These example sentences are selected automatically from various online news sources to reflect current usage of the word 'hook.' Views expressed in the examples do not represent the opinion of Merriam-Webster or its editors. Send us feedback.

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First Known Use of hook


before the 12th century, in the meaning defined at sense 1a


13th century, in the meaning defined at transitive sense 1

History and Etymology for hook


Middle English, from Old English hōc; akin to Middle Dutch hoec fishhook, corner, Lithuanian kengė hook

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Time Traveler for hook

Time Traveler

The first known use of hook was before the 12th century

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Statistics for hook

Last Updated

25 May 2020

Cite this Entry

“Hook.” Merriam-Webster.com Dictionary, Merriam-Webster, https://www.merriam-webster.com/dictionary/hook. Accessed 1 Jun. 2020.

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More Definitions for hook


How to pronounce hook (audio)

English Language Learners Definition of hook

 (Entry 1 of 2)

: a curved or bent tool for catching, holding, or pulling something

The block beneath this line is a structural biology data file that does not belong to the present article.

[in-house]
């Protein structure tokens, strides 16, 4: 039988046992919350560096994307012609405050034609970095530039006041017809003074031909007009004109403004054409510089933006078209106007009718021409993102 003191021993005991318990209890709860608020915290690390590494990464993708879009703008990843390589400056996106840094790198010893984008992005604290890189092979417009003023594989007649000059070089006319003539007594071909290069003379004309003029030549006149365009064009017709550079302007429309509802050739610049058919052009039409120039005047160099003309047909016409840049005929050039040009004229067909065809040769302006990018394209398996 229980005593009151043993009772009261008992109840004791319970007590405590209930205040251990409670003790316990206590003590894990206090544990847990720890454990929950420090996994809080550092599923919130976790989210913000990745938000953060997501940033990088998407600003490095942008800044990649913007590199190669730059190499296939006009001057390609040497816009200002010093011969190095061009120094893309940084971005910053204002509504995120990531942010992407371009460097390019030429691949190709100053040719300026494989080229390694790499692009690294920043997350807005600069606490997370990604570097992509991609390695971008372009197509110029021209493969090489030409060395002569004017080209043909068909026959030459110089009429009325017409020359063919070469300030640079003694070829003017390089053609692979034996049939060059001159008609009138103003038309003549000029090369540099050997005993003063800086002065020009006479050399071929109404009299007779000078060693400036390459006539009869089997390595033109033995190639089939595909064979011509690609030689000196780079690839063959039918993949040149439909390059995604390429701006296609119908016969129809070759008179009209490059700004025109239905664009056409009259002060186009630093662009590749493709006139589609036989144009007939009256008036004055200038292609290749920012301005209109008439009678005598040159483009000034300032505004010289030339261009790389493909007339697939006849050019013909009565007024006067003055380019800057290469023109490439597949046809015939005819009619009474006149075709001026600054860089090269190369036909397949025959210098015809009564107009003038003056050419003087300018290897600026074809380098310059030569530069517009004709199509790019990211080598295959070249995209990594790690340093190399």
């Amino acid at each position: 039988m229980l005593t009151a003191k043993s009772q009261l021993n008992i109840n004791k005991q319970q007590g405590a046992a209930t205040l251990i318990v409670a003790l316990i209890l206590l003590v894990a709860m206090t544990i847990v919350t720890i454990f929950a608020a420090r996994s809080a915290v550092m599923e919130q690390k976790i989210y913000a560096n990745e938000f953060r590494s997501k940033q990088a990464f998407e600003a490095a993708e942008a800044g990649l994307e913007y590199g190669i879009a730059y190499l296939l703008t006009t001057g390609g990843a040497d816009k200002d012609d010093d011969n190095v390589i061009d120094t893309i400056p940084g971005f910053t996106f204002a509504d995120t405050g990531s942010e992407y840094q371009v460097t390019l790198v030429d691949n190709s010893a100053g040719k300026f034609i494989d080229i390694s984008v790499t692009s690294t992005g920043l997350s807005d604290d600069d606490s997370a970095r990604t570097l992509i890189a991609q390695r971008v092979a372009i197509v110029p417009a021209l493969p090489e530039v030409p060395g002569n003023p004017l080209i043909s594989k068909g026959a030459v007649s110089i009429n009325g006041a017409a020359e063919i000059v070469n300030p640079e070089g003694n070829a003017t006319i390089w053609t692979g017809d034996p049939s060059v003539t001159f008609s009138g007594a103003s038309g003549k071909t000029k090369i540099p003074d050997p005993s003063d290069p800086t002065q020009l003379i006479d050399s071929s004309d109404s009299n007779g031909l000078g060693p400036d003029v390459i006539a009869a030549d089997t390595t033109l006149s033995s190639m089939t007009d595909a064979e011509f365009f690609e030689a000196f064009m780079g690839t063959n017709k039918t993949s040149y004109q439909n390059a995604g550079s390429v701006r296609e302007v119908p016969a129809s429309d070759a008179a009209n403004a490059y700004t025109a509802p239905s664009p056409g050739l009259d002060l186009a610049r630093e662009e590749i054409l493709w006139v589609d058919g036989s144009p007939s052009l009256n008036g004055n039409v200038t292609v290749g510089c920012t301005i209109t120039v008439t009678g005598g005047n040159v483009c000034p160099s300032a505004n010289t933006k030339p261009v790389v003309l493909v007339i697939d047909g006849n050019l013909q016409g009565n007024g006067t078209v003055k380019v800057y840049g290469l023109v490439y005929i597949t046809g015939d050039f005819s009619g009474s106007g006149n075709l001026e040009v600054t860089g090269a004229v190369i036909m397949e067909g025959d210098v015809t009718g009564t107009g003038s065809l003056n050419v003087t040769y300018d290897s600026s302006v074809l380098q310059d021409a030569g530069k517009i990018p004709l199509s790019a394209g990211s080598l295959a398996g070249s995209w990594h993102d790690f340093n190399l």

: a ball or shot in golf and other games that curves to the side instead of going straight
boxing : a punch coming from the side of the body instead of going straight forward



English Language Learners Definition of hook (Entry 2 of 2)

: to connect or attach (something) with a hook
: to be attached by hooks
: to catch (something, such as a fish) with a hook


\ ˈhu̇k How to pronounce hook (audio) \

Kids Definition of hook

 (Entry 1 of 2)

1 : a curved device (as a piece of bent metal) for catching, holding, or pulling something coat hook crochet hook
2 : something curved or bent like a hook a hook of land
by hook or by crook
: in any way : fairly or unfairly She's determined to get her way by hook or by crook.


hooked; hooking

Kids Definition of hook (Entry 2 of 2)

1 : to bend in the shape of a hook He hooked his thumbs in his belt.
2 : to catch or fasten with a hook I hooked a fish.
3 : connect sense 1 She hooked the hose to the faucet.


\ ˈhu̇k How to pronounce hook (audio) \

Medical Definition of hook

1 : an instrument used in surgery to take hold of tissue a crypt hook a cordotomy hook
2 : an anatomical part that resembles a hook

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More from Merriam-Webster on hook

Thesaurus: All synonyms and antonyms for hook

Rhyming Dictionary: Words that rhyme with hook

Spanish Central: Translation of hook

Nglish: Translation of hook for Spanish Speakers

Britannica English: Translation of hook for Arabic Speakers